The shortlist for the 2023 JCB Prize for Literature was announced on Friday. Authors Manoranjan Byapari and Perumal Murugan are on the shortlist for the third time. Hansda Sowvendra Shekhar, who was previously shortlisted for the Prize as an author, has been shortlisted this year for his debut book as a translator. Vikramajit Ram, Tejaswani Apte-Rahm and Hindi language writer Manoj Rupda have been shortlisted for the first time.
The winner will be announced on November 17 and the winning author will be awarded a cash prize of Rs 25 lakh and the translator (if applicable), Rs 10 lakh.
Here are the shortlisted titles and excerpts from reviews featured on Scroll.
The Nemesis, Manoranjan Byapari, translated from the Bengali by V Ramaswamy
“As seen on the front cover, Jibon has just picked up the proverbial axe and the flames are burning high. He is a man possessed. But how far will he go and more importantly, for how long will a caste-sick society let him run amok? I will await the answers in the third and final book in the trilogy.
If Byapari is angry, then equally angry is translator V Ramaswamy. He’s a brahmin but he understands a Dalit person’s plight. He retains some of the Bengali lines in his translation. This adds to the fullness of the text and places it firmly in the cultural and geographical context of Bengal. Byapari’s forceful writing and Ramaswamy’s empathetic translation expose the myth that the bhadralok have so carefully cultivated – that of a casteless Bengal.”
Fire Bird, Perumal Murugan, translated from the Tamil by Janani Kannan
“Fire Bird does not stop at land as a literal source of life and death; rather, it carves avenues for extended explorations of belonging and longing, of land as not just acres of yield but ground on which to find your feet. Murugan uses farming as a pivot from which to tell different stories not only about the tangled relations between people and land but also about how ties between people are routed through space.
Fire Bird never lets us forget that any sense of footing we have in this world is unstable – an understanding of its narrative structure reinforces. We open with the promise of the new: Muthu discovers the land on which he will now, finally, settle. But the novel will not stay there to build a hopeful future. Instead, we suddenly escape into a scene of uncertainty, to a moment in the past where Muthu has only just begun his journey and is ‘unclear on which road to take.’”
I Named My Sister Silence, Manoj Rupda, translated from the Hindi by Hansda Sowvendra Shekhar
“A seemingly non-linear narrative set across several timelines, I Named My Sister Silence is more than a bildungsroman. It follows an Adivasi boy, an unnamed narrator, as he grows up and leaves his village at the insistence of his half-sister. When he was young, the narrator followed a mahout and his elephant into the forest and watched as a group of wild dogs and hyenas tore through their bodies. All of his family shunned him after he returned home – they didn’t ask a single question about where he was – except for his sister, who locked them in a room to bathe and fed the narrator as the rest of the family calmed down.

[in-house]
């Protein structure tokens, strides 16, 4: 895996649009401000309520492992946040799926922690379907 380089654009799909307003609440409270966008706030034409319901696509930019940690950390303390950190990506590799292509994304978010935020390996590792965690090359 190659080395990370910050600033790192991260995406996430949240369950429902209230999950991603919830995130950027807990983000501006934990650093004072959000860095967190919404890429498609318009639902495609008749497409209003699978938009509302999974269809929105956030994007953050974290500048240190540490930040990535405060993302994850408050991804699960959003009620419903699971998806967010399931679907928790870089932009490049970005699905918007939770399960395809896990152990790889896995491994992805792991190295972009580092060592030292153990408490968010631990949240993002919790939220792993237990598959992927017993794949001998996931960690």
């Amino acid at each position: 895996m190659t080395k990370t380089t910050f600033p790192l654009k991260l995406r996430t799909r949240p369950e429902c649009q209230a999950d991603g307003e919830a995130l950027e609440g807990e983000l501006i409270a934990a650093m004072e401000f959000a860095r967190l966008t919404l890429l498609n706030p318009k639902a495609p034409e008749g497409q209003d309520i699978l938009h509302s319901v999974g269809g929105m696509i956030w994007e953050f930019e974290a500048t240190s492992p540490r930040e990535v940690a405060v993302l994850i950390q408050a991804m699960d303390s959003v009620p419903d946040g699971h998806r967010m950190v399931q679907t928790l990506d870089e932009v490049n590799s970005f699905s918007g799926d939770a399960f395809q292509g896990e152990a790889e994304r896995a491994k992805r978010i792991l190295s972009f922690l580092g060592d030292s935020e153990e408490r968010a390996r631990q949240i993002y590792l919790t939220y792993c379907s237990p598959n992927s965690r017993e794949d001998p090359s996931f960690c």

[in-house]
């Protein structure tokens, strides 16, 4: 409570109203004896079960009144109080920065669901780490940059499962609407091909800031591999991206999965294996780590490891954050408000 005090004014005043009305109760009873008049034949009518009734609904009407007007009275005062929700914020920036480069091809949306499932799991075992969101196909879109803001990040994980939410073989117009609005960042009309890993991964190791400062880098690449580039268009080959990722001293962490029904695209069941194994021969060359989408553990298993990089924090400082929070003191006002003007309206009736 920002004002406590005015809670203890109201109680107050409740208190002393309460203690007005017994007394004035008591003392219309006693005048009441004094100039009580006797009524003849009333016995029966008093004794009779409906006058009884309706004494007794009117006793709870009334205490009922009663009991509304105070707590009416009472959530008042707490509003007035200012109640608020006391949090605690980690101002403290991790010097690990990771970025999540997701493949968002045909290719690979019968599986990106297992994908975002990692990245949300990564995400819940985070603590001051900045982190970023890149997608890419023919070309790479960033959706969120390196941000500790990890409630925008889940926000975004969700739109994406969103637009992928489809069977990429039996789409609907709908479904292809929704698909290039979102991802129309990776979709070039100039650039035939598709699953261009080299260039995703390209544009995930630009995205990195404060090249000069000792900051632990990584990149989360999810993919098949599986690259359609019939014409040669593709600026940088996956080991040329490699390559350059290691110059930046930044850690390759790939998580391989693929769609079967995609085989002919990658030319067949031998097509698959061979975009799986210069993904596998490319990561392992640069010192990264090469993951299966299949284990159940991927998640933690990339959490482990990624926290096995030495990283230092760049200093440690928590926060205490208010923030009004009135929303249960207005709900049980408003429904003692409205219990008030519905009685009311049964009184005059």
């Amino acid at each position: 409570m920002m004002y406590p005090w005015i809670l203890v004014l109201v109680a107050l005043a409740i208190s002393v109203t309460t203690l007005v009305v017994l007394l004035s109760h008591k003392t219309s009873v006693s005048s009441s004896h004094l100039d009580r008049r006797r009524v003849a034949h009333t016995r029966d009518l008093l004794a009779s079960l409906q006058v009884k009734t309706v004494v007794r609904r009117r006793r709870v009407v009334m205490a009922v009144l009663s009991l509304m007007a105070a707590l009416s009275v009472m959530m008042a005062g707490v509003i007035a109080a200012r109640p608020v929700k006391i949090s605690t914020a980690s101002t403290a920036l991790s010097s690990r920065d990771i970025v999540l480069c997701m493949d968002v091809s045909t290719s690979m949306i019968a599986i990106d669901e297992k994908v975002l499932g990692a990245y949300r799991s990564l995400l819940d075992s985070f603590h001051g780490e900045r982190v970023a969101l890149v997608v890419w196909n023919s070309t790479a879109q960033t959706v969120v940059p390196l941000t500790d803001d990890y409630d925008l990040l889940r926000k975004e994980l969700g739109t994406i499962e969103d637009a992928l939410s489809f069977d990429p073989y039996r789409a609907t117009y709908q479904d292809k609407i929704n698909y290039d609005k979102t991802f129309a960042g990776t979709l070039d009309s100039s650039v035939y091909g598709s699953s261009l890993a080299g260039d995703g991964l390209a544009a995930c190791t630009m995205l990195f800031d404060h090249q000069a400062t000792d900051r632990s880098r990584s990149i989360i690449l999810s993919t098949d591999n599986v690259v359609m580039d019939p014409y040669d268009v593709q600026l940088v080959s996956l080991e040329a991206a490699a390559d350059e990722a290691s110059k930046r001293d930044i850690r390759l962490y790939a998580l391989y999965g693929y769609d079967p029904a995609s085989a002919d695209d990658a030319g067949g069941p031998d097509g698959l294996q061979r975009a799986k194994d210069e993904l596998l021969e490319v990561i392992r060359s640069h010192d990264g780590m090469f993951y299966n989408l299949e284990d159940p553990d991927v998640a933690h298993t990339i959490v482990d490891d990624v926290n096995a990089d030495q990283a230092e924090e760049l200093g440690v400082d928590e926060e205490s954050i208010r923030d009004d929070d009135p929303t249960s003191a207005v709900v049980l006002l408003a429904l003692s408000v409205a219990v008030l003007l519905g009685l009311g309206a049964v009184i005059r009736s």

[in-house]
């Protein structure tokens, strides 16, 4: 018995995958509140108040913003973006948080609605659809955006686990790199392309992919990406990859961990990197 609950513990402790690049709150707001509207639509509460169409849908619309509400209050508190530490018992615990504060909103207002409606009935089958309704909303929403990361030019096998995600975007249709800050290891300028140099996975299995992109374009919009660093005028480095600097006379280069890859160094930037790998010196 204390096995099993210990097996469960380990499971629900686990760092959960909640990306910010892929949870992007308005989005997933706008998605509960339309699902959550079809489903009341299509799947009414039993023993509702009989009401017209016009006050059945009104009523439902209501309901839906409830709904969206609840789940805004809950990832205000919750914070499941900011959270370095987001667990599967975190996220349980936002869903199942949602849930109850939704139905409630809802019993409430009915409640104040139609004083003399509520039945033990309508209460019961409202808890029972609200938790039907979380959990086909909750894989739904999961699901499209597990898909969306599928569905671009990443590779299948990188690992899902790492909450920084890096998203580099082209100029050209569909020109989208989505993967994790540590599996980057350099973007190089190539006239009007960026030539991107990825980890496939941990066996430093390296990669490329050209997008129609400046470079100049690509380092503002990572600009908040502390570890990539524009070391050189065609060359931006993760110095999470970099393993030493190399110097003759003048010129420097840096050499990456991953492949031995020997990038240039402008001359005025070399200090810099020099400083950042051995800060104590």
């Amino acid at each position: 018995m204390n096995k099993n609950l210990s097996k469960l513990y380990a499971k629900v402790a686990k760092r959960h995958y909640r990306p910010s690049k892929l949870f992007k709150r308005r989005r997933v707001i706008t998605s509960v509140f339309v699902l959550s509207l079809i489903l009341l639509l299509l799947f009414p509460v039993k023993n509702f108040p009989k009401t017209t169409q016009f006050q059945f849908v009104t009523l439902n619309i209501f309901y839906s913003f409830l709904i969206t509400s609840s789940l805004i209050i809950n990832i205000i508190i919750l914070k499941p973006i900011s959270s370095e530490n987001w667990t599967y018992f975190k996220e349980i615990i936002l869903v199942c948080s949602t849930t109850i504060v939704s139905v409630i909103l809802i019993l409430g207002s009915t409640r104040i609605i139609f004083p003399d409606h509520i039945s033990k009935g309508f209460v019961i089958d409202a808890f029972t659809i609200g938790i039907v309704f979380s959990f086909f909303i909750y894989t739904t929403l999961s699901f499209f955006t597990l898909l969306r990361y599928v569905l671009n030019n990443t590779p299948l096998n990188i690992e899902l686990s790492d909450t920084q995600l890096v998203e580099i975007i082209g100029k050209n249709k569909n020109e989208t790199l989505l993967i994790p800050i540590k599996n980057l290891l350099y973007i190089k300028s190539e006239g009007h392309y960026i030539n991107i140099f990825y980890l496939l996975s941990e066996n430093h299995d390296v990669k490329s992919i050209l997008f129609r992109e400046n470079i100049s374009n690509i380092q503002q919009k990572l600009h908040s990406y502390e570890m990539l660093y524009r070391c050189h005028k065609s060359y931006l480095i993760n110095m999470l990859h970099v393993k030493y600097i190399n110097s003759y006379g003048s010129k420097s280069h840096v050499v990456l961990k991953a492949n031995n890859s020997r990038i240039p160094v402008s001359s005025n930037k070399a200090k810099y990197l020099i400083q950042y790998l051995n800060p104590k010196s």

Similar to an ouroboros, the anxiety that accompanies the persistent metaphor of the narrator, who claims whatever “large” object he finds himself interested in, comes to a hasty end. So does the novel. This speaks to how the forces of “us” tarnish “their” archive. It’s not just time that corrodes the existing archive, but the forces of power that determine what to exclude and include.
The novel doesn’t take on the sanctimonious task of filling the gaps; instead, like its narrator, it poses questions that stir the reader. I Named My Sister Silence makes you tremble with its nonchalance; you feel as though you’re on the tip of a feather, and only later do you notice the paper cut.”
Mansur, Vikramajit Ram
“Despite the wealth that flows in its creative economy, Mansur is a book about beauty, not opulence. Ram handles this world of strict propriety and immense wealth with tenderness; it is an empire known for its forts and its might, but in their pursuit of artistic possibility and its ample patronage, you also glimpse what it is well on course to becoming – an empire that will be known for its prolific aesthetic legacy.
Mansur is a rich novel about beauty and want, immersing its readers into a world of delicacy so sublime, that you will want to return to its pages again and stay a while. Like all precious silk, it relishes the senses, polished and smooth, demanding both attention and restraint.”
The Secret of More, Tejaswini Apte-Rahm
“The story in The Secret of More jumps back and forth in time, and the patchworked lattice of narration that it results in almost resembles memory – the remembrance of events is magnified or subdued depending on what they eventually led to, and it is tinged with the knowledge of hindsight. The characters are etched in such wholeness that it is difficult to imagine them a life any different. They fall into each other rhythms, their insides in a constant push and pull between a complex mix of love, fear and hope.
Apte-Rahm’s storytelling skills also shine in her ability to describe places and things that most readers today might not have seen photographs of, let alone witnessed in person. Her rich descriptions of the bustling Mulji Jetha Market, the technology that went into making silent films, and the magical seeming music box, to name a few, draw the reader in completely. What is this strange place, you sometimes ask; the other times, you want to wander a little longer in those habitats. Not only does it show the depth of her research, but also her exceptional prowess in bringing alive a world long relegated to history books.”